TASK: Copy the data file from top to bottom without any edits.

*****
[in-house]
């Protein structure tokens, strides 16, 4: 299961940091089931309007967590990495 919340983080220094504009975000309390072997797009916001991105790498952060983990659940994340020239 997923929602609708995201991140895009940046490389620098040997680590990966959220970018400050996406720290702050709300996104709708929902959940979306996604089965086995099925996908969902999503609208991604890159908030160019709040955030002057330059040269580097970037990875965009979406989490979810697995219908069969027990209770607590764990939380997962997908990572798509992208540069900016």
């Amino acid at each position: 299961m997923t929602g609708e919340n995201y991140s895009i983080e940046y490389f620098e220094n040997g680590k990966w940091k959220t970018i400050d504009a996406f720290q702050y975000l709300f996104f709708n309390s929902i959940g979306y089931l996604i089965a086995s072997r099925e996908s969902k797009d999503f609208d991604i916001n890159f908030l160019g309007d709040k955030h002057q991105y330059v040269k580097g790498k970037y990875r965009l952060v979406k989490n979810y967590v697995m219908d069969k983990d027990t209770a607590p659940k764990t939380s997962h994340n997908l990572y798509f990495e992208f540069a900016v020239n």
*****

[in-house]
């Protein structure tokens, strides 16, 4: 299961940091089931309007967590990495 919340983080220094504009975000309390072997797009916001991105790498952060983990659940994340020239 997923929602609708995201991140895009940046490389620098040997680590990966959220970018400050996406720290702050709300996104709708929902959940979306996604089965086995099925996908969902999503609208991604890159908030160019709040955030002057330059040269580097970037990875965009979406989490979810697995219908069969027990209770607590764990939380997962997908990572798509992208540069900016």
């Amino acid at each position: 299961m997923t929602g609708e919340n995201y991140s895009i983080e940046y490389f620098e220094n040997g680590k990966w940091k959220t970018i400050d504009a996406f720290q702050y975000l709300f996104f709708n309390s929902i959940g979306y089931l996604i089965a086995s072997r099925e996908s969902k797009d999503f609208d991604i916001n890159f908030l160019g309007d709040k955030h002057q991105y330059v040269k580097g790498k970037y990875r965009l952060v979406k989490n979810y967590v697995m219908d069969k983990d027990t209770a607590p659940k764990t939380s997962h994340n997908l990572y798509f990495e992208f540069a900016v020239n």